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Crop Science Abstract -

Water Relations in Winter Wheat as Drought Resistance Indicators


This article in CS

  1. Vol. 28 No. 3, p. 526-531
    Received: July 17, 1987

    * Corresponding author(s):
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  1. Manette A. Schonfeld ,
  2. Richard C. Johnson,
  3. Brett F. Carver and
  4. Dolores W. Mornhinweg
  1. Univ. of Idaho Res. and Ext. Ctr., Aberdeen, ID 83210



Although drought is recognized as an important limitation to wheat (Triticum aestivum L.) production in many regions, drought resistance selection techniques are not adequately developed. In 1984–1985 and 1985–1986, field experiments were conducted in Stillwater, OK, to determine potential drought resistance parameters and their inheritance in winter wheat. Single plants of drought resistant ‘TAM W-101’ and drought susceptible ‘Sturdy’, their F1 and F2 progeny, and backcrosses of the F1 to each parent were evaluated under a rain shelter. Tiller number was recorded throughout the growing season. As stress developed during reproductive development, water potential (WP), solute potential (SP), turgor potential (TP), relative water content (RWC) were measured at 7- to 10-d intervals on single leaves until tlag leaf senescence. Tiller number and growth rate were similar among the six populations. Water potential, WP components, and RWC declined with increasing drought stress, but no significant differences among populations were found, in WP, SP, or TP. Relative water content differed significantly among populations under increasing drought stress. TAM W-101 maintained a higher RWC under drought conditions than Sturdy, and had a longer grain-filling period. Comparison of the RWC values among populations indicated that differences were controlled predominantly by genes with additive effects. Narrow-sense heritability (h2) of RWC increased as drought stress intensified and reached a maximum value of 0.64 1 wk prior to flag leaf senescence. With this high h2, RWC shows promise as a selection criterion for drought resistance in winter wheat.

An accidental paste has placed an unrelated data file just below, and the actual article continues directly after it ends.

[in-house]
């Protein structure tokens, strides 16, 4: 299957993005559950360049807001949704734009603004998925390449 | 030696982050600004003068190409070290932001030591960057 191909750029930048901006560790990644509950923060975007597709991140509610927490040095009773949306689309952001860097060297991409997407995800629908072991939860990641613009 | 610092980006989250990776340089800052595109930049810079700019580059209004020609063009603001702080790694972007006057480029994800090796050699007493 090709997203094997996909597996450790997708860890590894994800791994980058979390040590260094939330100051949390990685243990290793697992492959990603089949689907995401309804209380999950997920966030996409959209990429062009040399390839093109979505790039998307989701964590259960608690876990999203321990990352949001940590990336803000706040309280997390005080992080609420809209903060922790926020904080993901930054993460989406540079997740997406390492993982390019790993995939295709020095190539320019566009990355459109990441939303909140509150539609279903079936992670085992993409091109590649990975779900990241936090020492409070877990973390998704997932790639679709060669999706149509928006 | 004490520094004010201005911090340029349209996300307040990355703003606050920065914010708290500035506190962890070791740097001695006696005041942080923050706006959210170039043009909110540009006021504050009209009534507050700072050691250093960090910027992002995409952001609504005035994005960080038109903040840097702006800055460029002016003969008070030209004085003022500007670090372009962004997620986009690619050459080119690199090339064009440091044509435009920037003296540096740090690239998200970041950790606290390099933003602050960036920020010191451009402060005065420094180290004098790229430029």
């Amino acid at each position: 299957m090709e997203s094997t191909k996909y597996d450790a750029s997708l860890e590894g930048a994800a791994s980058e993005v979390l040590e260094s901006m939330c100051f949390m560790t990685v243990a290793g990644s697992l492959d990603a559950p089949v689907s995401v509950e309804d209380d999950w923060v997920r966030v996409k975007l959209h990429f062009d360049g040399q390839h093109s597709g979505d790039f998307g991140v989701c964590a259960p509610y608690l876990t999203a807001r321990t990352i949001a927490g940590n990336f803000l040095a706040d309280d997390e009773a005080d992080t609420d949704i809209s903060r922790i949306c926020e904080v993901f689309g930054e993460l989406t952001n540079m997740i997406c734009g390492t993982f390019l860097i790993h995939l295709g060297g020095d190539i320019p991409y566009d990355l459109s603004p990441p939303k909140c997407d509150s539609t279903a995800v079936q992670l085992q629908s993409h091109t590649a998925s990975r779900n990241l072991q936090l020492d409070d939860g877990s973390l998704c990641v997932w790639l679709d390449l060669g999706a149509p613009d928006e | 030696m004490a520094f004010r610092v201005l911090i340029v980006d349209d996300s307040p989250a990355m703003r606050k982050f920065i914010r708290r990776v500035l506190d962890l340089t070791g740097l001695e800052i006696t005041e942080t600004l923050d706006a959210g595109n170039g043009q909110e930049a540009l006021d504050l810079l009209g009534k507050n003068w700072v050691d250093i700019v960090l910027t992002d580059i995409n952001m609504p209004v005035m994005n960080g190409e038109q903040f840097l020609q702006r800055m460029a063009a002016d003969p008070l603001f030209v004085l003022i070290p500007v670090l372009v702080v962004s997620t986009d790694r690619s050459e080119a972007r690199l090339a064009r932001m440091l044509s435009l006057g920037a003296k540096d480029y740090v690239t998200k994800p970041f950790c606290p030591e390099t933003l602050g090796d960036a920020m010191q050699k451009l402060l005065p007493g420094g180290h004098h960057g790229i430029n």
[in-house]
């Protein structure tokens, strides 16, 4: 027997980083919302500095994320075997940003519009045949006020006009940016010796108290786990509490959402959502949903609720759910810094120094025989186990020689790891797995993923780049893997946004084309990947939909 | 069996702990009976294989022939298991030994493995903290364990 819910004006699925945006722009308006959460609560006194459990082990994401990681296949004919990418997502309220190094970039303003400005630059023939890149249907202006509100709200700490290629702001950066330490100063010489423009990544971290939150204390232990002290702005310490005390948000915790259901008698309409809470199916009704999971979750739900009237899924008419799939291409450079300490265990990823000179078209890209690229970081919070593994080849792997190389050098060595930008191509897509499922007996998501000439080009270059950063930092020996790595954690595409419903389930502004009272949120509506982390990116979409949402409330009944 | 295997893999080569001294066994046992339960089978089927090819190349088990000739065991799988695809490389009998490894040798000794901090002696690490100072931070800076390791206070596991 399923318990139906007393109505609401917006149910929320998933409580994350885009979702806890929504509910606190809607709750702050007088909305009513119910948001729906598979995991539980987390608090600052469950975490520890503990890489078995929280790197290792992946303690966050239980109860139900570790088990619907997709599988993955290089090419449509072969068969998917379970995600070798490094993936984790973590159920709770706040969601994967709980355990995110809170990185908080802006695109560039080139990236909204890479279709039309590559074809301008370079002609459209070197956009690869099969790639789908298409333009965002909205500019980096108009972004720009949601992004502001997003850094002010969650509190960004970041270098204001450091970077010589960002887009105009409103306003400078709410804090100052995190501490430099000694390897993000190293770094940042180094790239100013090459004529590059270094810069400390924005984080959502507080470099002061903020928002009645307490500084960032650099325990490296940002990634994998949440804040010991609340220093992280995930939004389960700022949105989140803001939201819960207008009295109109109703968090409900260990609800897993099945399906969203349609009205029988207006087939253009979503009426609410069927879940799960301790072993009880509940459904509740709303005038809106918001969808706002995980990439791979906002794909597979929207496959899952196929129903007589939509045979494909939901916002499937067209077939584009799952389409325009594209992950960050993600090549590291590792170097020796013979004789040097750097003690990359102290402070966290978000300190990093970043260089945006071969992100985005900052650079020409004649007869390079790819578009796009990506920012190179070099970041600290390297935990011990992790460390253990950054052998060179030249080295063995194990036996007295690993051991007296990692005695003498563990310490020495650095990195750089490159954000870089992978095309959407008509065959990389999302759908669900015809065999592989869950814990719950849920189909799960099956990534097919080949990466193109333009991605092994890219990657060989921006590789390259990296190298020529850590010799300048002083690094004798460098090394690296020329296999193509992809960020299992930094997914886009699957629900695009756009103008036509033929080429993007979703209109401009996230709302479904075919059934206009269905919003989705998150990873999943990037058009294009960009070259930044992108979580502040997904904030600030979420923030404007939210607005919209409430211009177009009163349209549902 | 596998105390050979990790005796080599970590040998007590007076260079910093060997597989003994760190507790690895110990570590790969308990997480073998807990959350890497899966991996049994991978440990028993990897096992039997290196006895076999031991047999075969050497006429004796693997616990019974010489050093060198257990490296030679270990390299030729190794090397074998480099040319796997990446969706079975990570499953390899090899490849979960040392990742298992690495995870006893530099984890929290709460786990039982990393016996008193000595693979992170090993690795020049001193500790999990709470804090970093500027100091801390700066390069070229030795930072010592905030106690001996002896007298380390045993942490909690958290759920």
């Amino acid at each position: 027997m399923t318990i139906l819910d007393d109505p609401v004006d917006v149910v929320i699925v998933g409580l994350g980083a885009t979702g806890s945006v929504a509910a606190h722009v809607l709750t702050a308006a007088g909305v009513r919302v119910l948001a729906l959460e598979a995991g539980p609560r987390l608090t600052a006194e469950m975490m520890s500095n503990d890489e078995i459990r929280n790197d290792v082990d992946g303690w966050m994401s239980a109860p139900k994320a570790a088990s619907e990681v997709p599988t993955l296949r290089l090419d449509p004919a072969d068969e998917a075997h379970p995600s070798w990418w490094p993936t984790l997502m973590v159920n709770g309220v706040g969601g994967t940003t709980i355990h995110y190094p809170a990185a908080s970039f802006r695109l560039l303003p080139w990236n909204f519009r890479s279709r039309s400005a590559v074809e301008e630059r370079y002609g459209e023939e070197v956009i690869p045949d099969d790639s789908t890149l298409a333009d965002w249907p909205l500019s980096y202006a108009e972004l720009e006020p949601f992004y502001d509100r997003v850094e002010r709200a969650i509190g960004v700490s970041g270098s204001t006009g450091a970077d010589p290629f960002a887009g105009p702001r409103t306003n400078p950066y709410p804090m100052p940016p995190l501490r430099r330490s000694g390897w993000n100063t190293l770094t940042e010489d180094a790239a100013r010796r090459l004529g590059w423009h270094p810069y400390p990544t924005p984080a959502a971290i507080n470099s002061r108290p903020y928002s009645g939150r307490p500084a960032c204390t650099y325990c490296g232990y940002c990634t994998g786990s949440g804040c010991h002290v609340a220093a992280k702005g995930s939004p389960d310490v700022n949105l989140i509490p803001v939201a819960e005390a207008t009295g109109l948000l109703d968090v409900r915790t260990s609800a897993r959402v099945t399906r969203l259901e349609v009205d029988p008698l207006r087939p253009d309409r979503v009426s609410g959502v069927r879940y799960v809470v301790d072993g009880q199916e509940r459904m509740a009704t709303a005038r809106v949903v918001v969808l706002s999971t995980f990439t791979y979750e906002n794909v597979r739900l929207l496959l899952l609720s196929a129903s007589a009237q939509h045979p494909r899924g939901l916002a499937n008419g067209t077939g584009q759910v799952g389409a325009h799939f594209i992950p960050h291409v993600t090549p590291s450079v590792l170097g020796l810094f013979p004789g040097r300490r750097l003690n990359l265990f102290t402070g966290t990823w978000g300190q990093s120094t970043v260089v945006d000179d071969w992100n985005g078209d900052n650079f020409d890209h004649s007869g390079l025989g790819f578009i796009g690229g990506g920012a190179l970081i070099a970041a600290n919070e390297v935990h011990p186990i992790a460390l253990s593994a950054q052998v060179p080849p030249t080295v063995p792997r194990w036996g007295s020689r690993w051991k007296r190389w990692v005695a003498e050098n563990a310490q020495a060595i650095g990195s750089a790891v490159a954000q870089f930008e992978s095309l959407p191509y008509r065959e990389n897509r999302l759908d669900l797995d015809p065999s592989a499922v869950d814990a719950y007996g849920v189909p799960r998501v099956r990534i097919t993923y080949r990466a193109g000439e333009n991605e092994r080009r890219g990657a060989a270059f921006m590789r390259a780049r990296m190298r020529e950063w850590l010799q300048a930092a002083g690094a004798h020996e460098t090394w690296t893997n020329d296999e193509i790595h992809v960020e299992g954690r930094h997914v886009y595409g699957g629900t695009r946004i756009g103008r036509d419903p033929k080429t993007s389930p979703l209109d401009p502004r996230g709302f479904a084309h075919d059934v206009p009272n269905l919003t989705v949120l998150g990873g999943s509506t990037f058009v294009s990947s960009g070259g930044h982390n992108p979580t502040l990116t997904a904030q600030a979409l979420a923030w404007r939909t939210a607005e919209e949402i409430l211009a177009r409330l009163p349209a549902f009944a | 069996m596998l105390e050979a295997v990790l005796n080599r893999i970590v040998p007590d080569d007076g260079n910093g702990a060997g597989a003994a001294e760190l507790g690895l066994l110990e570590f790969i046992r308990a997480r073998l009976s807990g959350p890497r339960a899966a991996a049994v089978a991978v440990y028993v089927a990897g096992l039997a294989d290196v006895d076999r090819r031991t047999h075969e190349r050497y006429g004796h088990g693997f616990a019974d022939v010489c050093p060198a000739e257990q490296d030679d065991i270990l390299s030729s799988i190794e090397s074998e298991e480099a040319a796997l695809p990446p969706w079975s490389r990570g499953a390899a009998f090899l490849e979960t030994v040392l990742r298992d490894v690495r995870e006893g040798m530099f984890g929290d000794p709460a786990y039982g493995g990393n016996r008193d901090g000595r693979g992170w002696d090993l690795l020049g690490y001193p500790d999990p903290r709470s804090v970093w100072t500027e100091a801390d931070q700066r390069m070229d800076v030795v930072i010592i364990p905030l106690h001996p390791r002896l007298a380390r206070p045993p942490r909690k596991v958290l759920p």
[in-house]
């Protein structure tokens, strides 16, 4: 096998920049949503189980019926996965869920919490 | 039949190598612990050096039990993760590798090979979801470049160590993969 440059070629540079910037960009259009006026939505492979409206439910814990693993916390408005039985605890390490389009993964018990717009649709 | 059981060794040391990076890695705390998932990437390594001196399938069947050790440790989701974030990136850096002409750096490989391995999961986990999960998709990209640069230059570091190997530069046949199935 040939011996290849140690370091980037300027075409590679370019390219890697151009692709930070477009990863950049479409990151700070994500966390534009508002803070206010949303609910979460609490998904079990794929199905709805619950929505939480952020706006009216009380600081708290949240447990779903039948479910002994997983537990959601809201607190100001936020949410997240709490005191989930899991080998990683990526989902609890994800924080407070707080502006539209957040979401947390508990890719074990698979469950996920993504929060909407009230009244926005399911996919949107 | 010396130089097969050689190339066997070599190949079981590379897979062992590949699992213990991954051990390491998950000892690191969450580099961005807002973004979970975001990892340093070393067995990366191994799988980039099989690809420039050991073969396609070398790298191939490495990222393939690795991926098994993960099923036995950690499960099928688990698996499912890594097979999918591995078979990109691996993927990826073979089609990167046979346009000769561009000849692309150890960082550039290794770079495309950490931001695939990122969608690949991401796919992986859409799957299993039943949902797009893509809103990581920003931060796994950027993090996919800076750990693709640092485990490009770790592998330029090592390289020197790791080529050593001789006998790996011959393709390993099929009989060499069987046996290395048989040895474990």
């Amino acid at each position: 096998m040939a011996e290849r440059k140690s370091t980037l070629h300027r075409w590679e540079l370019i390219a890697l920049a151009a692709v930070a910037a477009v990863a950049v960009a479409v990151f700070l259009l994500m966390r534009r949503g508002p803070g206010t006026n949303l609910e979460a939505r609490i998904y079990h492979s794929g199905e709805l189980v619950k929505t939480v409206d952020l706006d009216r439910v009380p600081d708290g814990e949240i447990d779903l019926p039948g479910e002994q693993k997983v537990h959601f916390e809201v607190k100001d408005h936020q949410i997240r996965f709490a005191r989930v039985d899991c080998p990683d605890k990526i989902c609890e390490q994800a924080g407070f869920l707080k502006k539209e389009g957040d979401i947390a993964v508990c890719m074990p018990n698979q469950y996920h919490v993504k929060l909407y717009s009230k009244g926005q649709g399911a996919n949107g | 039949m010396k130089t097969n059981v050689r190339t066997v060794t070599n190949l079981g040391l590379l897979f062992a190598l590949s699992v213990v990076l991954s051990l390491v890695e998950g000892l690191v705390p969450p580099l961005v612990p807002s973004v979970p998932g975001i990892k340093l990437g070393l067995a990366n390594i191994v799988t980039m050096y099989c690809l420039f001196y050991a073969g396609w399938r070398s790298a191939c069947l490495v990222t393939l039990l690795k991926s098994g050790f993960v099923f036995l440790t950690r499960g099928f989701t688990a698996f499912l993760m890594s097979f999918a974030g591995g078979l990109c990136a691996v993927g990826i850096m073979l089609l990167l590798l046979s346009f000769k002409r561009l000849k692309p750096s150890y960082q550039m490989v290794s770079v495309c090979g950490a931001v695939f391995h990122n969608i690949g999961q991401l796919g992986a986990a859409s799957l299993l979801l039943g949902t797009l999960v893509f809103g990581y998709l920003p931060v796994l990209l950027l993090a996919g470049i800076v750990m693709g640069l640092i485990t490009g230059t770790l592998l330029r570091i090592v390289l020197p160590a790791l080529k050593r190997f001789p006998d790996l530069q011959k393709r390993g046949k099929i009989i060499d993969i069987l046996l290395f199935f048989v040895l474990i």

Contribution of the Oklahoma Agric. Exp. Stn. Journal manuscript no. J-5273.

Financial support provided in part by the Oklahoma Wheat Res. Foundation and the Oklahoma Water Res. Inst.

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